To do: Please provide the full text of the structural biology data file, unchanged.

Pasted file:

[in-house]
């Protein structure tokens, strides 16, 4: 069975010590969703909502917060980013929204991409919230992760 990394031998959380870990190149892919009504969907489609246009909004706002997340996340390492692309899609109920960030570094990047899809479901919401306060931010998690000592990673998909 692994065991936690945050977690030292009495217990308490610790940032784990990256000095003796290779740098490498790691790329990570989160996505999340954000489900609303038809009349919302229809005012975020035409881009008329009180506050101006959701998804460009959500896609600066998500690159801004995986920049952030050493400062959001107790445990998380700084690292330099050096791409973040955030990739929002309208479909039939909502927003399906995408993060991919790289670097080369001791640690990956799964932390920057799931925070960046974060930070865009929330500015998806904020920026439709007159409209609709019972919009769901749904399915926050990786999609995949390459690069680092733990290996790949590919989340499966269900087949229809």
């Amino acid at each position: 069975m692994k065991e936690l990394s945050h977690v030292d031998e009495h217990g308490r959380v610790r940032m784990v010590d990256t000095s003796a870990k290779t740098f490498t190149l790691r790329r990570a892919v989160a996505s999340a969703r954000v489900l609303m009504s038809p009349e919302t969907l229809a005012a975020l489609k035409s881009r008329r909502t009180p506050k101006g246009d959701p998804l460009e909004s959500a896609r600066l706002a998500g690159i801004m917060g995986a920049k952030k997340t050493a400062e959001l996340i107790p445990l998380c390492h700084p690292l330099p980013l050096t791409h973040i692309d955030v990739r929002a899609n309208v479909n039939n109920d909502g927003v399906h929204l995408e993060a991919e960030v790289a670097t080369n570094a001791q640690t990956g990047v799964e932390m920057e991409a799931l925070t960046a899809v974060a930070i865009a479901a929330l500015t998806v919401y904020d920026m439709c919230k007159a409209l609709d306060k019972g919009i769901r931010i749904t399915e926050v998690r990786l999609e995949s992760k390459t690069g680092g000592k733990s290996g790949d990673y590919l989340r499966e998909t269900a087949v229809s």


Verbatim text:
[in-house]
């Protein structure tokens, strides 16, 4: 069975010590969703909502917060980013929204991409919230992760 990394031998959380870990190149892919009504969907489609246009909004706002997340996340390492692309899609109920960030570094990047899809479901919401306060931010998690000592990673998909 692994065991936690945050977690030292009495217990308490610790940032784990990256000095003796290779740098490498790691790329990570989160996505999340954000489900609303038809009349919302229809005012975020035409881009008329009180506050101006959701998804460009959500896609600066998500690159801004995986920049952030050493400062959001107790445990998380700084690292330099050096791409973040955030990739929002309208479909039939909502927003399906995408993060991919790289670097080369001791640690990956799964932390920057799931925070960046974060930070865009929330500015998806904020920026439709007159409209609709019972919009769901749904399915926050990786999609995949390459690069680092733990290996790949590919989340499966269900087949229809």
């Amino acid at each position: 069975m692994k065991e936690l990394s945050h977690v030292d031998e009495h217990g308490r959380v610790r940032m784990v010590d990256t000095s003796a870990k290779t740098f490498t190149l790691r790329r990570a892919v989160a996505s999340a969703r954000v489900l609303m009504s038809p009349e919302t969907l229809a005012a975020l489609k035409s881009r008329r909502t009180p506050k101006g246009d959701p998804l460009e909004s959500a896609r600066l706002a998500g690159i801004m917060g995986a920049k952030k997340t050493a400062e959001l996340i107790p445990l998380c390492h700084p690292l330099p980013l050096t791409h973040i692309d955030v990739r929002a899609n309208v479909n039939n109920d909502g927003v399906h929204l995408e993060a991919e960030v790289a670097t080369n570094a001791q640690t990956g990047v799964e932390m920057e991409a799931l925070t960046a899809v974060a930070i865009a479901a929330l500015t998806v919401y904020d920026m439709c919230k007159a409209l609709d306060k019972g919009i769901r931010i749904t399915e926050v998690r990786l999609e995949s992760k390459t690069g680092g000592k733990s290996g790949d990673y590919l989340r499966e998909t269900a087949v229809s």